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Document Tracking Technology

In various types of office work, people pass around forms and documents via workflows. By applying the concept of the POP systemNote1 (i.e., production control system widely used in the manufacturing industry) to office work, it is possible to collect and manage a wide range of real-time dataNote2 for use in monitoring operational status, implementing the PDCA cycle, and improving operations. However, the POP system has rarely been implemented in office work due to the high cost of such implementation.

To address this issue, Fuji Xerox has developed document tracking technology that enables the low-cost implementation of a system that can easily collect and manage real-time data to monitor the progress of work, by utilizing our strong point of document handling technology. This tracking technology makes it possible to identify at an early stage of the workflow any work not proceeding as scheduled, as well as the reasons why it is delayed. And by analyzing real-time data statistically from various viewpoints, it is possible to identify problems in work processes and devise a plan for improvement, thereby leading to more efficient and better quality office work.
Fig. 1 shows the operations of the system that utilizes this tracking technology. First, a multifunction device prints out a form with a barcode (tracking ID) (1 in Fig. 1). Upon printing, data on the printed form is analyzed and stored in a database, while being correlated with the barcode (2 in Fig. 1). At every step of a work process (e.g., sending and receiving the form), the barcode on the form is read with a barcode scanner (3 in Fig. 1). When the barcode is scanned, the document handling history is input into a database while being correlated with the barcode (4 in Fig. 1). In the database, it is possible to check the current status of the document as well as the work progress (5 in Fig. 1).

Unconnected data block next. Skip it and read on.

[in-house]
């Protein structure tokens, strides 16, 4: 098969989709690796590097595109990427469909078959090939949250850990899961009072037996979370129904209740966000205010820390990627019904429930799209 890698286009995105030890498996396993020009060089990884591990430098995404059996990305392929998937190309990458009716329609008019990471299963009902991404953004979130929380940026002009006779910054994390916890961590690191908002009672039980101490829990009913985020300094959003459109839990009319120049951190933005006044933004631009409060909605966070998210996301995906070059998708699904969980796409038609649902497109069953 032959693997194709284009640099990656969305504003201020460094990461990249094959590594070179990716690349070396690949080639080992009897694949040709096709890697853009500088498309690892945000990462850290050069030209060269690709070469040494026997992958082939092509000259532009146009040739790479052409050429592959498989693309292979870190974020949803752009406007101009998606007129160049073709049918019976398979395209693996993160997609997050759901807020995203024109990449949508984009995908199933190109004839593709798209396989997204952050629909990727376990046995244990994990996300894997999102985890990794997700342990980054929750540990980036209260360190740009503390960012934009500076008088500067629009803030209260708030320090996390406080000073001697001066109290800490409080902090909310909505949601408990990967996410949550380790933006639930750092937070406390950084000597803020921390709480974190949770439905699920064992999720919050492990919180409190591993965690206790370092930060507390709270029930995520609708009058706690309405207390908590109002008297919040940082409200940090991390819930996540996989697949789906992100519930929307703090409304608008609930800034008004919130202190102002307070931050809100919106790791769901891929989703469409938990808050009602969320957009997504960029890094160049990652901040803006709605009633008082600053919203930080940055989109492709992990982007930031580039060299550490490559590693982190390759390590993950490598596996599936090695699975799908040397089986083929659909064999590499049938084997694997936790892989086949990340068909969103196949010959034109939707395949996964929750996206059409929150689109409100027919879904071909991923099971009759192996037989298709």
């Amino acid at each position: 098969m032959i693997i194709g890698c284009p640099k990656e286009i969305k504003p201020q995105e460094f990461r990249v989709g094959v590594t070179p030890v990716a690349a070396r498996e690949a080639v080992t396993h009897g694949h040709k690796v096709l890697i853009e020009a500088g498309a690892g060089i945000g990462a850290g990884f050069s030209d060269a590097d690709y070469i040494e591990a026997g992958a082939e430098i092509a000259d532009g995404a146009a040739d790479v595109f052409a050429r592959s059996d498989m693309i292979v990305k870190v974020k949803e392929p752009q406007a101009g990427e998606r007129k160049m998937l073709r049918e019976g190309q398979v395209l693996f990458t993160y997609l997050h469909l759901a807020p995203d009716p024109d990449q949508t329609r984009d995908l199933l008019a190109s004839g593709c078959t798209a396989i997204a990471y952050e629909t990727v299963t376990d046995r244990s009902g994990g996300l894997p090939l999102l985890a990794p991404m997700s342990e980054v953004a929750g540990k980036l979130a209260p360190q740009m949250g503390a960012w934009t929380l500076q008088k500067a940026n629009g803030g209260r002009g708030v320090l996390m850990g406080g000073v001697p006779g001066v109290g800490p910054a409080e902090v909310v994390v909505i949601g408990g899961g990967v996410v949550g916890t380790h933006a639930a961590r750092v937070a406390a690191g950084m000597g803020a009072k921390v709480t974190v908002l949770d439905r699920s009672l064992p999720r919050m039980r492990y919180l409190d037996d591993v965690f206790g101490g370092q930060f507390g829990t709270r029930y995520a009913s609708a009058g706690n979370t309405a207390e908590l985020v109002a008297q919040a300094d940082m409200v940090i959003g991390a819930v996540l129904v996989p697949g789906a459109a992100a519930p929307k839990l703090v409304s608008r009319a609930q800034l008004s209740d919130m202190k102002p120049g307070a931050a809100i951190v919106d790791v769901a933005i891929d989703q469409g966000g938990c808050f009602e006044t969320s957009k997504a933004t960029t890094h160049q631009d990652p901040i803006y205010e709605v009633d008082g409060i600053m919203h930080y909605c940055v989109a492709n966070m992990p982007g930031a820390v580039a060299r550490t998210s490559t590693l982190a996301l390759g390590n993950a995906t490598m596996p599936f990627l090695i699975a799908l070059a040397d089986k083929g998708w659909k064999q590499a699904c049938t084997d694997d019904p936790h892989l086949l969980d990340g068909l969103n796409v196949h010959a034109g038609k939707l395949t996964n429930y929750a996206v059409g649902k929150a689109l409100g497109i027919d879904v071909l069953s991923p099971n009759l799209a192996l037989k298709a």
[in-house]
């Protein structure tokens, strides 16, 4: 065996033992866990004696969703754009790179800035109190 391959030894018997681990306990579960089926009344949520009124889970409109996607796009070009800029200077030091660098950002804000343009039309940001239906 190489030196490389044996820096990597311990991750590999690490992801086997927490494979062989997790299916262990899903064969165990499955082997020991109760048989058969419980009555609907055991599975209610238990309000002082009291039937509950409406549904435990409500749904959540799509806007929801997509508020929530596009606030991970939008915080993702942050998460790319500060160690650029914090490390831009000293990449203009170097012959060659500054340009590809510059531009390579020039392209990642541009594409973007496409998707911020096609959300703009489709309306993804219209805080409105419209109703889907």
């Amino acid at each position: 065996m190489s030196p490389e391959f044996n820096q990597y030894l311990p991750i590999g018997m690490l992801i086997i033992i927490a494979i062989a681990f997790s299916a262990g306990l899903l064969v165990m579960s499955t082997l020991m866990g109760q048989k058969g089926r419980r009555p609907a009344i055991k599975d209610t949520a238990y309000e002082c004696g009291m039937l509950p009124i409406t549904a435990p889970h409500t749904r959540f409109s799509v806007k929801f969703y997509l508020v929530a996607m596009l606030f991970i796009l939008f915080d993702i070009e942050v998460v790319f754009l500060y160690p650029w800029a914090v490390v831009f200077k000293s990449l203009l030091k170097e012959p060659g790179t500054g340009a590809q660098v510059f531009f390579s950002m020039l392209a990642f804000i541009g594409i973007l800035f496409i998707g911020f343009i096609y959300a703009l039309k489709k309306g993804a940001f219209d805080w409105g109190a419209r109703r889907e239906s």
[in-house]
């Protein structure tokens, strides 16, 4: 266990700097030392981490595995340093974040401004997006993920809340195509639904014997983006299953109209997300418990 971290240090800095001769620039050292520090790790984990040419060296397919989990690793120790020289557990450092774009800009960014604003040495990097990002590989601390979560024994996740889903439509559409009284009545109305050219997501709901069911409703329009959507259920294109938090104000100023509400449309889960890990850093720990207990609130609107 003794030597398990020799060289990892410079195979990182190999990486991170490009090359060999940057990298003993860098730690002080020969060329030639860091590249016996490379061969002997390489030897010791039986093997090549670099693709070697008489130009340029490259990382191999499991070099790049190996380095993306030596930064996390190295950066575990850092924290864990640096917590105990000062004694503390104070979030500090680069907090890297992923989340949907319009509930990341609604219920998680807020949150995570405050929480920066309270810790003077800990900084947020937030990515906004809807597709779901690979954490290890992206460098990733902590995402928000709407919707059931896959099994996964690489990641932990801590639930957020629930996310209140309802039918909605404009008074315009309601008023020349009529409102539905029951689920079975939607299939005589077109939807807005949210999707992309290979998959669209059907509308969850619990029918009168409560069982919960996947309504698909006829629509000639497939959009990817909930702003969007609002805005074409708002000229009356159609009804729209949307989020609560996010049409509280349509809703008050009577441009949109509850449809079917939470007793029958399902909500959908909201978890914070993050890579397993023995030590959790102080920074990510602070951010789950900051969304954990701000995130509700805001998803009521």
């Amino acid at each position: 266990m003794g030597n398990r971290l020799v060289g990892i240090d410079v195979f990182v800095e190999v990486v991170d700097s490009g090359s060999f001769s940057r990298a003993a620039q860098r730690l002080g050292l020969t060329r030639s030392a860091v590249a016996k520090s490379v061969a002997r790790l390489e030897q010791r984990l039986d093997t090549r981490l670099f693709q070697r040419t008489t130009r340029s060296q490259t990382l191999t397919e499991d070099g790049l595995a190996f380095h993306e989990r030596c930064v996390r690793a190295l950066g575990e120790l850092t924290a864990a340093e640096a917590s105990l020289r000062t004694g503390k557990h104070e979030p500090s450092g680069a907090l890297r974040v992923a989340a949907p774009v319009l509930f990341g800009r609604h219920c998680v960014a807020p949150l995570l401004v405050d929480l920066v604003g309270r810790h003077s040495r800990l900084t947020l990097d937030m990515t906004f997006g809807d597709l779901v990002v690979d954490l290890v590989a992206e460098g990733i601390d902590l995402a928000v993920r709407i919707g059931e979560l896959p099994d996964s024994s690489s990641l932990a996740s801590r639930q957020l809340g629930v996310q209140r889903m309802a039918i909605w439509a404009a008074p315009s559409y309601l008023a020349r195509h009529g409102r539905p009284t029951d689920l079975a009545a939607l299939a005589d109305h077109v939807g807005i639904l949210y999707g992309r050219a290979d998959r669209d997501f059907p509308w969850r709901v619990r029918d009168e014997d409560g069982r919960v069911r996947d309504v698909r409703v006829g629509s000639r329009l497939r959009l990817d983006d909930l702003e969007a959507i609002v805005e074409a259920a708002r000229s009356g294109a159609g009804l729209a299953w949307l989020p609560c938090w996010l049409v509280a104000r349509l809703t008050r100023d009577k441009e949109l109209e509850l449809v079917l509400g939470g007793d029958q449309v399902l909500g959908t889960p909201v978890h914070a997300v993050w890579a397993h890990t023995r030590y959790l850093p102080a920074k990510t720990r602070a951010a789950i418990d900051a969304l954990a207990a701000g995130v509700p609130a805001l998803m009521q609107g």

Fig. 1: Basic operations of the system that utilizes document tracking technology

Fig. 2 shows how document tracking technology is actually implemented in a sales recording process.
First, sales branches nationwide print out and send forms with barcodes by using the mission-critical system. As the barcodes are read at every step of work, the history of document handling (e.g., sending and receiving forms) is automatically recorded in a database. For example, in case of any flaw on a form, the department that received the form sends it back to the sender. In such cases, the history of the form returned to the sender is automatically recorded in the database. Then, on a web browser, the sender of the form checks the registered information correlated with the barcode, such as the reason why the form was returned, and the due date by which it must be resent. The sender then makes necessary corrections and sends the revised form again to the receiving department (i.e., sales operations center).
By correlating barcodes with data acquired through office work and the history of such work as document handling done at office, and then recording both in a database as described above, we can check the current status and comments on documents from web browsers. With this technology, it is no longer necessary to manually record work histories and make inquiries about current work progress. It is also possible to check such information as the total number of forms sent and the overall work progress in a timely manner. Until now, estimating the amount of work required, adjusting work shifts, and prioritizing each work have been done based on speculation and past experience. By using this technology, however, such work management can be performed more quantitatively based on real-time data.
Our document tracking technology enables the establishment of a low-cost system that can monitor and manage office work, and eliminates the need for customized development. This technology helps improve both the speed and quality of operations in office work processes.


Fig. 2: Example of the implementation of document tracking technology